Here’s the agenda — I’ll spend the first fifteen minutes or so talking about why Dashboards might make sense for your organization, and then I’ll hand over to David, who will take you through how to design dashboards, and give you a demonstration of our Xcelsius product. We’ll have a formal Q&A at the end, but don’t hesitate to use the question panel at any time.
Why are we talking about dashboards? Quite simply, they help you know where you are, and where you’re going. Modern business is much like exploration in the sixteenth century — then, as now, there was immense uncertainty about what lay beyond the horizon, and charting the right course could make the difference between riches and disaster. This is a picture of Christopher Columbus, who died in his villa in northern Spain exactly 503 years ago today, on May 20 th . His voyages had made him wealthy from the gold he and his men had accumulated during their voyages. So how can dashboards help your organization become richer — or avoid disaster?
So, why dashboards? Fundamentally, dashboards are way to make access to information more intuitive and actionable. The idea of information dashboards is nothing new — it’s been around since the 1970s, when researchers at MIT first coined the term “executive information system”. But it’s only recently that we’ve been able to finally start delivering on the promise of those early systems. In today’s tough times, executives and managers at every level are having to make tough decisions. Having the right information at their finger-tips can make the difference between an organization that rationally cuts waste in order to emerge in a stronger market position, and an organization that behaves like a Dilbert cartoon — random, nonsensical decisions that ruin morale. Dashboards can help highlight what is most important to the organization, help make costs more transparent, and accelerate business process improvements. With every crisis comes opportunity, but fast-decision making is essential to take advantage of it. One of the best examples I know of how effective dashboards can be is in the medical sector. Emergency Medical Associates runs a network of emergency departments on the east coast. Using dashboards and scorecards, they were able to analyze all the interrelated metrics that impacted walkouts — that’s people leaving the emergency department without being treated. Over a year and a half they were able to reduce wait times and the percentage of walkouts by 75%. Just by using information better, they were able to both improve patient care and satisfaction, AND increase their revenues. This was because they had more patients, but also because it turned out to be a huge competitive differentiator compared to other hospitals in the area.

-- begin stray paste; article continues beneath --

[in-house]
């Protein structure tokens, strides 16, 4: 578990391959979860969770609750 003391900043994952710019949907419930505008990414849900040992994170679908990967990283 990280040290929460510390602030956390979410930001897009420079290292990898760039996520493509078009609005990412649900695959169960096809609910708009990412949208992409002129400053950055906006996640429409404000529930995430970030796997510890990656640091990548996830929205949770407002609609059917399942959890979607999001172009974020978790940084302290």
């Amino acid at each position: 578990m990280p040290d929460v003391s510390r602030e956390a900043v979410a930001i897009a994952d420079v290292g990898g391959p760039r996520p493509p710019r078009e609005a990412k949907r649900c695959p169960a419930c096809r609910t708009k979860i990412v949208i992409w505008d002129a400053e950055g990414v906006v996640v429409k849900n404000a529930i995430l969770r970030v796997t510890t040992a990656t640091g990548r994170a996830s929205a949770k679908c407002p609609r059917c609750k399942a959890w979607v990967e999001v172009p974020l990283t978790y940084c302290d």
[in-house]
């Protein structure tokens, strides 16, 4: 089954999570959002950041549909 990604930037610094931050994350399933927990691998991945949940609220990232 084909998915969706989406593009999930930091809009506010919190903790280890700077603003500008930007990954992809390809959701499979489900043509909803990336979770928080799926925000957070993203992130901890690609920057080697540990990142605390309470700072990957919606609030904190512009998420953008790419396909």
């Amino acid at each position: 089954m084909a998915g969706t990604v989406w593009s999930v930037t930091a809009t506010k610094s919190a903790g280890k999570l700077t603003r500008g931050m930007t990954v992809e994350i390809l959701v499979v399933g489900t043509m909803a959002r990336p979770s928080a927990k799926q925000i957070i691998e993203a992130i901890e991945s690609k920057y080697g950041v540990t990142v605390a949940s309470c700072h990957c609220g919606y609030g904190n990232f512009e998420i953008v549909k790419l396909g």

Many organizations see the need for dashboards but are sometimes challenged by how and where to get started.
Dashboards can be deployed at all levels of the organization, from the executives to the factory floor. Ideally, everybody should have a dashboard, providing strategic alignment across the organization. But different users have different needs. For each group, we need to know: who needs to use the dashboards? How many users? How personalized will they need to be? What is the timeliness of the information needed? How does it integrate with the users’ daily work processes?